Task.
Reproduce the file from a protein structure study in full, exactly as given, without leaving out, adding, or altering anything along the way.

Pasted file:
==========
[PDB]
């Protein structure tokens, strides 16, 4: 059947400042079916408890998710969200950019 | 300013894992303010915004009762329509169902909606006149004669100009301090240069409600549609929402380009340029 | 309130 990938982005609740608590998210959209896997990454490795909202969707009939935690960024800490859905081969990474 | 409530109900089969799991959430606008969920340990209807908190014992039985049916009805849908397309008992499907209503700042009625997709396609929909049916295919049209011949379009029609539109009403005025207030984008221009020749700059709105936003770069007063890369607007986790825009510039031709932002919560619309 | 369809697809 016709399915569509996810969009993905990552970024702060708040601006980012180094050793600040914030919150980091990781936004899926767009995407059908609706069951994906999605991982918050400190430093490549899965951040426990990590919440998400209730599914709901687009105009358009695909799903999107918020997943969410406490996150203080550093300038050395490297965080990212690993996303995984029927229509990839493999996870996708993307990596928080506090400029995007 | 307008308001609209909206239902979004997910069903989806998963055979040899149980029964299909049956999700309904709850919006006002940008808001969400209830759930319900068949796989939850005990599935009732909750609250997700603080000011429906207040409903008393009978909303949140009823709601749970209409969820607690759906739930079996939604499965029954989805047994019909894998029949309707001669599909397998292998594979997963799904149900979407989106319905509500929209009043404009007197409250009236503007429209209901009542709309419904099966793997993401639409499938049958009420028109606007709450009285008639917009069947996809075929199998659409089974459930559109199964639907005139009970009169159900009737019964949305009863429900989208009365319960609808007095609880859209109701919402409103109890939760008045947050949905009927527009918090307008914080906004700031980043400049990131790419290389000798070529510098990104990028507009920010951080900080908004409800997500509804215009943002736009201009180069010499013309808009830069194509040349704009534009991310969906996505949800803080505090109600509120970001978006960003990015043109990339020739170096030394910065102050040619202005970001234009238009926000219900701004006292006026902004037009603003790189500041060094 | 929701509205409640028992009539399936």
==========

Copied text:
[PDB]
């Protein structure tokens, strides 16, 4: 059947400042079916408890998710969200950019 | 300013894992303010915004009762329509169902909606006149004669100009301090240069409600549609929402380009340029 | 309130 990938982005609740608590998210959209896997990454490795909202969707009939935690960024800490859905081969990474 | 409530109900089969799991959430606008969920340990209807908190014992039985049916009805849908397309008992499907209503700042009625997709396609929909049916295919049209011949379009029609539109009403005025207030984008221009020749700059709105936003770069007063890369607007986790825009510039031709932002919560619309 | 369809697809 016709399915569509996810969009993905990552970024702060708040601006980012180094050793600040914030919150980091990781936004899926767009995407059908609706069951994906999605991982918050400190430093490549899965951040426990990590919440998400209730599914709901687009105009358009695909799903999107918020997943969410406490996150203080550093300038050395490297965080990212690993996303995984029927229509990839493999996870996708993307990596928080506090400029995007 | 307008308001609209909206239902979004997910069903989806998963055979040899149980029964299909049956999700309904709850919006006002940008808001969400209830759930319900068949796989939850005990599935009732909750609250997700603080000011429906207040409903008393009978909303949140009823709601749970209409969820607690759906739930079996939604499965029954989805047994019909894998029949309707001669599909397998292998594979997963799904149900979407989106319905509500929209009043404009007197409250009236503007429209209901009542709309419904099966793997993401639409499938049958009420028109606007709450009285008639917009069947996809075929199998659409089974459930559109199964639907005139009970009169159900009737019964949305009863429900989208009365319960609808007095609880859209109701919402409103109890939760008045947050949905009927527009918090307008914080906004700031980043400049990131790419290389000798070529510098990104990028507009920010951080900080908004409800997500509804215009943002736009201009180069010499013309808009830069194509040349704009534009991310969906996505949800803080505090109600509120970001978006960003990015043109990339020739170096030394910065102050040619202005970001234009238009926000219900701004006292006026902004037009603003790189500041060094 | 929701509205409640028992009539399936």